Next, S-parameter microscopy as described below and in connection with FIGS. 25-64 is used to determine physically representative, model representations of the source access resistance. The exemplary Pi-FET may be modeled and used as a filter in the S-parameter microscopy as generally described. This is accomplished by measuring the S-parameters of the sample devices up to 40 GHz and subsequently extracting equivalent small signal circuit models as discussed in detail below in connection with S-parameter microscopy. The small signal equivalent circuit model serves as an electrical representation of the physical structure of the measured device and can be used to roughly sketch the details of its internal structure. The correspondence between equivalent circuit elements and structural items within the device are shown in FIG. 28 below. The relationship of the quantity “Rs” and the source access region is shown. The results of the S-parameter microscopy measurements are shown in FIG. 36 which plot the bias dependent characteristics of the source resistance Rs. From these bias dependent characteristics, a preliminary physical model which fits the measured data can be constructed. Three physical effects were found to contribute to the overall behavior of the measured source resistance: resistance of the access region before the region; resistance within the source access recess; and a boundary resistance caused by sudden change in sheet carrier concentration between the source access and the channel directly under the gate. These phenomena and their physical locations within the source access recess are illustrated in FIG. 23, where the regions From these observations, a form of semi-physical model describing bias-dependent characteristics of Rs in a HEMT device can be established as set forth in the equations below.
In part two of the PM
The data in Table 9 is used to confirm the preliminary semi-physical model for Region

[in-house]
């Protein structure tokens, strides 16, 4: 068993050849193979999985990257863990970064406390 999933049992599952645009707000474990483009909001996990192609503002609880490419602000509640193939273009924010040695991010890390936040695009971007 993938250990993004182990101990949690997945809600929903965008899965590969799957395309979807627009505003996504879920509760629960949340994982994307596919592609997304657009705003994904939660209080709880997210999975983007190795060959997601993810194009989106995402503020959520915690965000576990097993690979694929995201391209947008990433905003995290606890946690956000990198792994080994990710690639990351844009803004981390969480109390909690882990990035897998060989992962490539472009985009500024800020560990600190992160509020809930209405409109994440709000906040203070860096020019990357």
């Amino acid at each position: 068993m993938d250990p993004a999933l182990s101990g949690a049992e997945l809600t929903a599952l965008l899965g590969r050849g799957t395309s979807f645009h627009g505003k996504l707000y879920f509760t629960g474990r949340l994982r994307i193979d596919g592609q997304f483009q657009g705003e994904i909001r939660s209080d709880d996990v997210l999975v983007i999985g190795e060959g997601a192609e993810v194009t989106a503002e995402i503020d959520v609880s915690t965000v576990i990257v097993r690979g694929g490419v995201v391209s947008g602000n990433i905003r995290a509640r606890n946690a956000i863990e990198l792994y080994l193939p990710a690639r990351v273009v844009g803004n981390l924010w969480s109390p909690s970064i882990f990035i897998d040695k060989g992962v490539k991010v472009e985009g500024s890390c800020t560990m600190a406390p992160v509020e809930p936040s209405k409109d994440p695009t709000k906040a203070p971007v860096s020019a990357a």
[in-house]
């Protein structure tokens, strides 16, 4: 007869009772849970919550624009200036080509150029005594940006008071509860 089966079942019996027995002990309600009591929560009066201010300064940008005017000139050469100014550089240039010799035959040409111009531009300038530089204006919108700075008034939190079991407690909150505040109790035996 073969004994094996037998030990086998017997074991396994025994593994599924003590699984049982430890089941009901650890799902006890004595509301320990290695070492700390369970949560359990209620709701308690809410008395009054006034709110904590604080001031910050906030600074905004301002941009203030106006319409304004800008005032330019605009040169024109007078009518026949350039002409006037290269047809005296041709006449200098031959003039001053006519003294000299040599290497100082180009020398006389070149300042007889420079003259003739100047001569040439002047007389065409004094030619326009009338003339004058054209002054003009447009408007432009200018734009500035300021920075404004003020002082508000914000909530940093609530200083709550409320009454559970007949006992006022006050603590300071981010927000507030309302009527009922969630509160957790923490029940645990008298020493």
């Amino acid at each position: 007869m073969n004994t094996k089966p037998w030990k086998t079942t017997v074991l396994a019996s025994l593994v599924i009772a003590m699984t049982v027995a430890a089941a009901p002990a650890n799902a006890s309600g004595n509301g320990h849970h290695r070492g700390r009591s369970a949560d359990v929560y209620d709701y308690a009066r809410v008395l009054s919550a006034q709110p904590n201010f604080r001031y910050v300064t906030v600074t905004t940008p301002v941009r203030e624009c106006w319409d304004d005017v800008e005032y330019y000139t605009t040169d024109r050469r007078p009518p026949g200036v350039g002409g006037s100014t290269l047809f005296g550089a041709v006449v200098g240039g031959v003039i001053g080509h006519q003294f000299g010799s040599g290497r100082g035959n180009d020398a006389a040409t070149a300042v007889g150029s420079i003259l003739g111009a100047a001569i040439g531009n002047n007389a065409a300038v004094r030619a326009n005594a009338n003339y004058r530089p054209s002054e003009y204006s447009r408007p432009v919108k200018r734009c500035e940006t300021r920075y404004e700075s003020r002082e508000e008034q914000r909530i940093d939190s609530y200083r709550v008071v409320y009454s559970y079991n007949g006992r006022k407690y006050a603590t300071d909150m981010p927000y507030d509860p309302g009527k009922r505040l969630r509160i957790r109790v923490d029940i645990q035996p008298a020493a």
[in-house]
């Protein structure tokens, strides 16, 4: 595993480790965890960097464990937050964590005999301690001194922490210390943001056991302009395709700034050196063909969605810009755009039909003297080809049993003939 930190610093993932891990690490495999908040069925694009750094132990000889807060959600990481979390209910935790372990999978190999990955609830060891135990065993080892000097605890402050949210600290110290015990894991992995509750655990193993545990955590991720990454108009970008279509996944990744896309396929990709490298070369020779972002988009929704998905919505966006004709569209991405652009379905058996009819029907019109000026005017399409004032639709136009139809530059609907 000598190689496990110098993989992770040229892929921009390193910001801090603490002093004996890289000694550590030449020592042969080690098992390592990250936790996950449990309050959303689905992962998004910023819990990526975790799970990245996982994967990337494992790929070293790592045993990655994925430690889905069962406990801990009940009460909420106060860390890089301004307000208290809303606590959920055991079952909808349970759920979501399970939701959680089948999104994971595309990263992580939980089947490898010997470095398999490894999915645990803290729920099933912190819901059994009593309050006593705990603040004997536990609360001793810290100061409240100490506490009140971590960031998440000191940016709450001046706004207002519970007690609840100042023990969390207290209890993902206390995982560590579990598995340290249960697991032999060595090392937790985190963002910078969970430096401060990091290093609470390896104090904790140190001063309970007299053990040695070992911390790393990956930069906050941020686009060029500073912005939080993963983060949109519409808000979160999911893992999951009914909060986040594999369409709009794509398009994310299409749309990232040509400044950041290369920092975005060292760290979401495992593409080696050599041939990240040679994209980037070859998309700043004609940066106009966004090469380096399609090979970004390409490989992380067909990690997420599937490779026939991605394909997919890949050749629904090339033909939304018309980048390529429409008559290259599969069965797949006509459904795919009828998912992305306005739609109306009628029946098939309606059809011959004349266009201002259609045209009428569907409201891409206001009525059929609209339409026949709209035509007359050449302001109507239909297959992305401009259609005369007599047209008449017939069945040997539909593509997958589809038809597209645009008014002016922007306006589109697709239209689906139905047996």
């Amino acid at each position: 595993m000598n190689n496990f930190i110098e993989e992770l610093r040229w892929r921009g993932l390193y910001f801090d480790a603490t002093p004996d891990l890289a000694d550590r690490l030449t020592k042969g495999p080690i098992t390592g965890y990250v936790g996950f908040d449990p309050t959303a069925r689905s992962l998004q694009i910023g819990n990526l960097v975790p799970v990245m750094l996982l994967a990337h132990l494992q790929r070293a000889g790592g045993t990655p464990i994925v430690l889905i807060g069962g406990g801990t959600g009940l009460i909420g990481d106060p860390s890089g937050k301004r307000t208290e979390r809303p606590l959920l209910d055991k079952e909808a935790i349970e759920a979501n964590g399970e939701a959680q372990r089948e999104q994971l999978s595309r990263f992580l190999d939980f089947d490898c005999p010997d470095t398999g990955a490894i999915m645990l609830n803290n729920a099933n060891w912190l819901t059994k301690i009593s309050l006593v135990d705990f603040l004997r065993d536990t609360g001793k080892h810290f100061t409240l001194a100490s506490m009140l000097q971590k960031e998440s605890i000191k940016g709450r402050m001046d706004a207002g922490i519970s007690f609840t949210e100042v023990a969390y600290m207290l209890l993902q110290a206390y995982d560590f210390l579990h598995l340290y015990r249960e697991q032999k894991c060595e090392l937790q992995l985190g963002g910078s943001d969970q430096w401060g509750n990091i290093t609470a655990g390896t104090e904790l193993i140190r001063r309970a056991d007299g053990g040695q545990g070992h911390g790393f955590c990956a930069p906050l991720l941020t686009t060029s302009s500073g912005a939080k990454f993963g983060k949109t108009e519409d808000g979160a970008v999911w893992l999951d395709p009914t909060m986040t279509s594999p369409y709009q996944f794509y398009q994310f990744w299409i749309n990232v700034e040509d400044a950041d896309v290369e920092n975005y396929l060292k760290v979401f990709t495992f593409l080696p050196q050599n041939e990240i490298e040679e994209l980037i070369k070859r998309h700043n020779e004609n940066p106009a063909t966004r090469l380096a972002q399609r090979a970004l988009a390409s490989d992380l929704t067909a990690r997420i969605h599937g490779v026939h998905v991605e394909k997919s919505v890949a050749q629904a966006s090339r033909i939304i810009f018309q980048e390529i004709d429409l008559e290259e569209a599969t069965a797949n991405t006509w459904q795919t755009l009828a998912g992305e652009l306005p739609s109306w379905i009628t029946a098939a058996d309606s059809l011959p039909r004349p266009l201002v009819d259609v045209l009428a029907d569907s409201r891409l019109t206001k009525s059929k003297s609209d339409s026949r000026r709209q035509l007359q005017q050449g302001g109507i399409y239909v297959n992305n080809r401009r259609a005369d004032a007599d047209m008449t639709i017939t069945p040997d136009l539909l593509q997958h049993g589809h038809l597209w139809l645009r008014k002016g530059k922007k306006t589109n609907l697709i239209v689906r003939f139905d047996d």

The simulated result for the sample fabricated in part The S-parameter Microscopy (SPM) method utilizes bias dependent S-parameter measurements as a form of microscopy to provide qualitative analysis of the internal charge and electrical field structure of the semiconductor device heretofore unknown. Pseudo images are gathered in the form of S-parameter measurements extracted as small signal models to form charge control maps. Although finite element device simulations have heretofore been used to calculate the internal charge/electric field of semiconductor devices, such methods are known to be relatively inaccurate. The S-parameter microscopy provides a relatively accurate method for determining the internal charge and electric field within a semiconductor device. With accurate modeling of the internal charge and electric field, all of the external electrical characteristics of the semiconductor devices can be relatively accurately modeled including its high frequency performance. Thus, the system is suitable for making device technology models that enable high frequency MMIC yield analysis forecasting and design for manufacturing analysis. S-parameter microscopy is similar to other microscopy techniques in that SPM utilizes measurements of energy reflected to and from a sample to derive information. More particularly, SPM is based on transmitted and reflective microwave and millimeter wave electromagnetic power or S-parameters. As such, S-parameter microscopy is analogous to the combined operation of scanning and transmission electron microscopes (SEM and TEM). Scattered RF energy is analogous to the reflection and transmission of the electron beams in the SEM and TEMs. However, instead of using electron detectors as in the SEM and TEMs, reflectometers in a network analyzer are used in S-parameter microscopy to measure a signal. S-parameter microscopy is similar to other microscopy techniques in that both utilize; measurement of scattering phenomenon as data; include mechanisms to focus measurements for better resolution; and include mechanisms to contrast portions of the measurement to discriminate detail as shown in Table 10 below: